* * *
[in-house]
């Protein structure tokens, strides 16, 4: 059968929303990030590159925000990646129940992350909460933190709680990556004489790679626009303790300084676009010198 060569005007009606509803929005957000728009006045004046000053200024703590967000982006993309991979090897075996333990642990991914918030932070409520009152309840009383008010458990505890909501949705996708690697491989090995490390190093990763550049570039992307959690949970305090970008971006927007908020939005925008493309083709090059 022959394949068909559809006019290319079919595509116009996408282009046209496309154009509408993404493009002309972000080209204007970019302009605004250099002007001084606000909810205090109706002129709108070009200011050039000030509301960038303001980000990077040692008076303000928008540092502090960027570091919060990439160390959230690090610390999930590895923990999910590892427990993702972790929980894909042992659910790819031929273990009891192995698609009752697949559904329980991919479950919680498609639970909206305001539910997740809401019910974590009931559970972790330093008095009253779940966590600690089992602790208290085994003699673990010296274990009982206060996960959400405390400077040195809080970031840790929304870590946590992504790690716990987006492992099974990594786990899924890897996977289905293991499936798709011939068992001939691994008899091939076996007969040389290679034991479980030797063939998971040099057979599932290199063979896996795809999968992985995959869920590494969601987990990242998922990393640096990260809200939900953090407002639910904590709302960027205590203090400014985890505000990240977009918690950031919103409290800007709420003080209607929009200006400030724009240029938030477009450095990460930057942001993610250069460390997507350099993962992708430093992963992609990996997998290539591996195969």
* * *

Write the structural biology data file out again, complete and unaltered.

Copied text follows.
[in-house]
């Protein structure tokens, strides 16, 4: 059968929303990030590159925000990646129940992350909460933190709680990556004489790679626009303790300084676009010198 060569005007009606509803929005957000728009006045004046000053200024703590967000982006993309991979090897075996333990642990991914918030932070409520009152309840009383008010458990505890909501949705996708690697491989090995490390190093990763550049570039992307959690949970305090970008971006927007908020939005925008493309083709090059 022959394949068909559809006019290319079919595509116009996408282009046209496309154009509408993404493009002309972000080209204007970019302009605004250099002007001084606000909810205090109706002129709108070009200011050039000030509301960038303001980000990077040692008076303000928008540092502090960027570091919060990439160390959230690090610390999930590895923990999910590892427990993702972790929980894909042992659910790819031929273990009891192995698609009752697949559904329980991919479950919680498609639970909206305001539910997740809401019910974590009931559970972790330093008095009253779940966590600690089992602790208290085994003699673990010296274990009982206060996960959400405390400077040195809080970031840790929304870590946590992504790690716990987006492992099974990594786990899924890897996977289905293991499936798709011939068992001939691994008899091939076996007969040389290679034991479980030797063939998971040099057979599932290199063979896996795809999968992985995959869920590494969601987990990242998922990393640096990260809200939900953090407002639910904590709302960027205590203090400014985890505000990240977009918690950031919103409290800007709420003080209607929009200006400030724009240029938030477009450095990460930057942001993610250069460390997507350099993962992708430093992963992609990996997998290539591996195969």